This constitution is is not just a record of the procedural form of a radical organisation but also a powerful political statement about both disability and the organisation of society more generally. British disability theory and activism has many of its roots in this organisation, and its constitution, written in 1974, contains insight and analysis that is useful to this day.
The Union aims to have all segregated facilities for physically impaired people replaced by arrangements for us to participate fully in society. These arrangements must include the necessary financial, medical, technical, educational and other help required from the State to enable us to gain the maximum possible independence in daily living activities, to achieve mobility, to undertake productive work, and to live where and how we choose with full control over our lives.
Britain today has the necessary knowledge and the advanced technology to bring physically impaired people into the mainstream of life and enable us to contribute fully to society. But instead of the Country's resources being concentrated on basic human problems like ours, they are frequently misspent, for example, on making sophisticated weapons of destruction, and on projects like Concorde and Centre Point. So despite the creation today of such an enormous capacity, which could help overcome disability, the way this capacity is misdirected means that many physically impaired people are still unnecessarily barred from full participation in society. We find ourselves isolated and excluded by such things as flights of steps, inadequate public and personal transport, unsuitable housing, rigid work routines in factories and offices, and a lack of up-to-date aids and equipment.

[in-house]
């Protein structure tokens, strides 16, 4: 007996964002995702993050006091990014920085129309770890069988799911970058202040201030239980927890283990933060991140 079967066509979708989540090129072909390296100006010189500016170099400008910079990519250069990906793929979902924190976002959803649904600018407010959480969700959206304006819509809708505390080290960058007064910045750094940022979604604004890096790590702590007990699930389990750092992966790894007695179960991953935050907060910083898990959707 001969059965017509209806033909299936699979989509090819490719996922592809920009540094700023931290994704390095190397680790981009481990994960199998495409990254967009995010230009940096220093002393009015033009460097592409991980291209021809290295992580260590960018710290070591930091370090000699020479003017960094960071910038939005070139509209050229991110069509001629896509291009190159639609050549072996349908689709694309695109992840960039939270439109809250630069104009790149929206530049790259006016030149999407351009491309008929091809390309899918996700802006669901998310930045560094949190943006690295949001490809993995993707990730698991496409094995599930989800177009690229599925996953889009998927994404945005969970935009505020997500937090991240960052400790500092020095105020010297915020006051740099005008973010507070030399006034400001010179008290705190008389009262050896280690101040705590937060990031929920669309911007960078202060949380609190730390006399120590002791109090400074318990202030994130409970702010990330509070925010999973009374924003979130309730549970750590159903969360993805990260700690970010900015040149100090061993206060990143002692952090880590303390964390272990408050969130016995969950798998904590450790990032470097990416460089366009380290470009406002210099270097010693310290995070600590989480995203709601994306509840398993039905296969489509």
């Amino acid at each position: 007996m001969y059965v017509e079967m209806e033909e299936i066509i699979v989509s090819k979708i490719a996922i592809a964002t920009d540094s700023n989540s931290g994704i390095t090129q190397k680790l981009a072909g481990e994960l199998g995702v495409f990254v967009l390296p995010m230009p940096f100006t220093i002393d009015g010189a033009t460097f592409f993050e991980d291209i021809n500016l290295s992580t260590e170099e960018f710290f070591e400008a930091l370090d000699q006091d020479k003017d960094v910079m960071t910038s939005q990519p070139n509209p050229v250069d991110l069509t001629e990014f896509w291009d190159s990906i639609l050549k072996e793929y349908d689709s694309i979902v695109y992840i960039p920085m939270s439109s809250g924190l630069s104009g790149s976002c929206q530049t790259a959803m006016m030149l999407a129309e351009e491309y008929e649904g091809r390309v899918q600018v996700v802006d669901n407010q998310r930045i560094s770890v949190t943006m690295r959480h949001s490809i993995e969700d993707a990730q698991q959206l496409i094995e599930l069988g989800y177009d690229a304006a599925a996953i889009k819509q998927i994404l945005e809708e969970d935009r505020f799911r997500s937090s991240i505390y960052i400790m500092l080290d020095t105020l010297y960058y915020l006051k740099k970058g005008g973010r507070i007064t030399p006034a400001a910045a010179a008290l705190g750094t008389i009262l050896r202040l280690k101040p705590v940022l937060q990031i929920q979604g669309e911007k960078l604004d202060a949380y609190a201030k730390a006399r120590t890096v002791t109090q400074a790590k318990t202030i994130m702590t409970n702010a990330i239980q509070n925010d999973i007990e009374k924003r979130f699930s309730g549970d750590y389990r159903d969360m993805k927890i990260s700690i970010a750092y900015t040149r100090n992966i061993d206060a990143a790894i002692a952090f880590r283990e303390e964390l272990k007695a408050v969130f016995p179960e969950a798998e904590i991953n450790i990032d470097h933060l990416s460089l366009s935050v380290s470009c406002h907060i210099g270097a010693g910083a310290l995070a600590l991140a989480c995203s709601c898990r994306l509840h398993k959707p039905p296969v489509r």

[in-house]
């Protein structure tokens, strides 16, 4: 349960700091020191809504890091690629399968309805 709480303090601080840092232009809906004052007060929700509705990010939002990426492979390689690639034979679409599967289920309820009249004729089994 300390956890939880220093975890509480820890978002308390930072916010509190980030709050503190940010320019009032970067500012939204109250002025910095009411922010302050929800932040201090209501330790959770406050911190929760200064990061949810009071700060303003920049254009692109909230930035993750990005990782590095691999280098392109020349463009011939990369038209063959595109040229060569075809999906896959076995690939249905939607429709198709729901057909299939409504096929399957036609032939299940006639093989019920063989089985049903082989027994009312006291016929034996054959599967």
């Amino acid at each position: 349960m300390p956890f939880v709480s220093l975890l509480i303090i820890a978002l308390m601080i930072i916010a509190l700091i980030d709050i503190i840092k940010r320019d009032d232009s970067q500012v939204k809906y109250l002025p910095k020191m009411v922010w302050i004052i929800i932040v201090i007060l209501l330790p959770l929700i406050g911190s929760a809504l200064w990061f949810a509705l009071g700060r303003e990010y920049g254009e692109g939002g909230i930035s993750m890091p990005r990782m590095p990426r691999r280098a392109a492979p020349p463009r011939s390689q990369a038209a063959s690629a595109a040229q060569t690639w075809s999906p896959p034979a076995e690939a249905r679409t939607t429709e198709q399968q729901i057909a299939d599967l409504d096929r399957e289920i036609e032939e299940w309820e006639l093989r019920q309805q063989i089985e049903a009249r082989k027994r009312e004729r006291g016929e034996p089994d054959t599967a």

There are a few individual examples of severely impaired people being able to overcome many of these barriers by the use of sufficient resources in the right way. They prove that integration is possible. But as a group we are still often forced to put up with segregated and inferior facilities. We get sent to special schools, colleges or training centres. We are systematically channelled into segregated factories, centres, Homes, hostels and clubs. If we do manage to become mobile, it is often in antiquated tricycles or specially labelled transport. All these segregated forms of help represented progress in years past. But since the means for integration now undoubtedly exists, our confinement to segregated facilities is increasingly oppressive and dehumanising.
The struggles of disabled people and their relatives and friends, together with advances in technology and medical science, have it is true resulted in larger numbers of us participating more fully in ordinary society in recent
years. Some of the barriers which segregate us have been partially overcome or dismantled. So a good proportion of people with paraplegia, or those who are blind, for example, have become able to work and to lead relatively active lives which would have been hard to imagine less than 50 years ago. These developments have meant a positive shift in the attitudes of some able-bodied people as they have responded to our presence amongst